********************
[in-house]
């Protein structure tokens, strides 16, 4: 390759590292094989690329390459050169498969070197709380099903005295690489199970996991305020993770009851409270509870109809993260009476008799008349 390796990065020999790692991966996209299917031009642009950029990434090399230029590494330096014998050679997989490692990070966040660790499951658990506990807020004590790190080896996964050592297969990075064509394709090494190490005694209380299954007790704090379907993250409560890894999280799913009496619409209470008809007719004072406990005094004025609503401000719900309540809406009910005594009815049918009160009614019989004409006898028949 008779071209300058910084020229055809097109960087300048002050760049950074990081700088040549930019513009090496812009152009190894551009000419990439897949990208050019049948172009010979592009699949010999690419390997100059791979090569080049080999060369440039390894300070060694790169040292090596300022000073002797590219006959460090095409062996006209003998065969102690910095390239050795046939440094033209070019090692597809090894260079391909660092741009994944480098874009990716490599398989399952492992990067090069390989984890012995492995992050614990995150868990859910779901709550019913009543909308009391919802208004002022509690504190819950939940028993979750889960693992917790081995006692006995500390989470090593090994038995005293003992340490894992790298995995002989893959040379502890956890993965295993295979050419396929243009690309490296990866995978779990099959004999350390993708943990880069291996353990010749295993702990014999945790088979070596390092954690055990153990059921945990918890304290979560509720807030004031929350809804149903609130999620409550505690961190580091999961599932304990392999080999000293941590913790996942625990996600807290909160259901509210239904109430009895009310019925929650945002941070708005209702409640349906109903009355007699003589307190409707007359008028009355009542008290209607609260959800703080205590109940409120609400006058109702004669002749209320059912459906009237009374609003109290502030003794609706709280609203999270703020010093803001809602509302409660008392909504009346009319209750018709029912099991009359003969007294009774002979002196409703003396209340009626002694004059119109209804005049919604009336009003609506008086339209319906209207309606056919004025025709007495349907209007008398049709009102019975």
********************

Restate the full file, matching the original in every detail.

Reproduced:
[in-house]
């Protein structure tokens, strides 16, 4: 390759590292094989690329390459050169498969070197709380099903005295690489199970996991305020993770009851409270509870109809993260009476008799008349 390796990065020999790692991966996209299917031009642009950029990434090399230029590494330096014998050679997989490692990070966040660790499951658990506990807020004590790190080896996964050592297969990075064509394709090494190490005694209380299954007790704090379907993250409560890894999280799913009496619409209470008809007719004072406990005094004025609503401000719900309540809406009910005594009815049918009160009614019989004409006898028949 008779071209300058910084020229055809097109960087300048002050760049950074990081700088040549930019513009090496812009152009190894551009000419990439897949990208050019049948172009010979592009699949010999690419390997100059791979090569080049080999060369440039390894300070060694790169040292090596300022000073002797590219006959460090095409062996006209003998065969102690910095390239050795046939440094033209070019090692597809090894260079391909660092741009994944480098874009990716490599398989399952492992990067090069390989984890012995492995992050614990995150868990859910779901709550019913009543909308009391919802208004002022509690504190819950939940028993979750889960693992917790081995006692006995500390989470090593090994038995005293003992340490894992790298995995002989893959040379502890956890993965295993295979050419396929243009690309490296990866995978779990099959004999350390993708943990880069291996353990010749295993702990014999945790088979070596390092954690055990153990059921945990918890304290979560509720807030004031929350809804149903609130999620409550505690961190580091999961599932304990392999080999000293941590913790996942625990996600807290909160259901509210239904109430009895009310019925929650945002941070708005209702409640349906109903009355007699003589307190409707007359008028009355009542008290209607609260959800703080205590109940409120609400006058109702004669002749209320059912459906009237009374609003109290502030003794609706709280609203999270703020010093803001809602509302409660008392909504009346009319209750018709029912099991009359003969007294009774002979002196409703003396209340009626002694004059119109209804005049919604009336009003609506008086339209319906209207309606056919004025025709007495349907209007008398049709009102019975």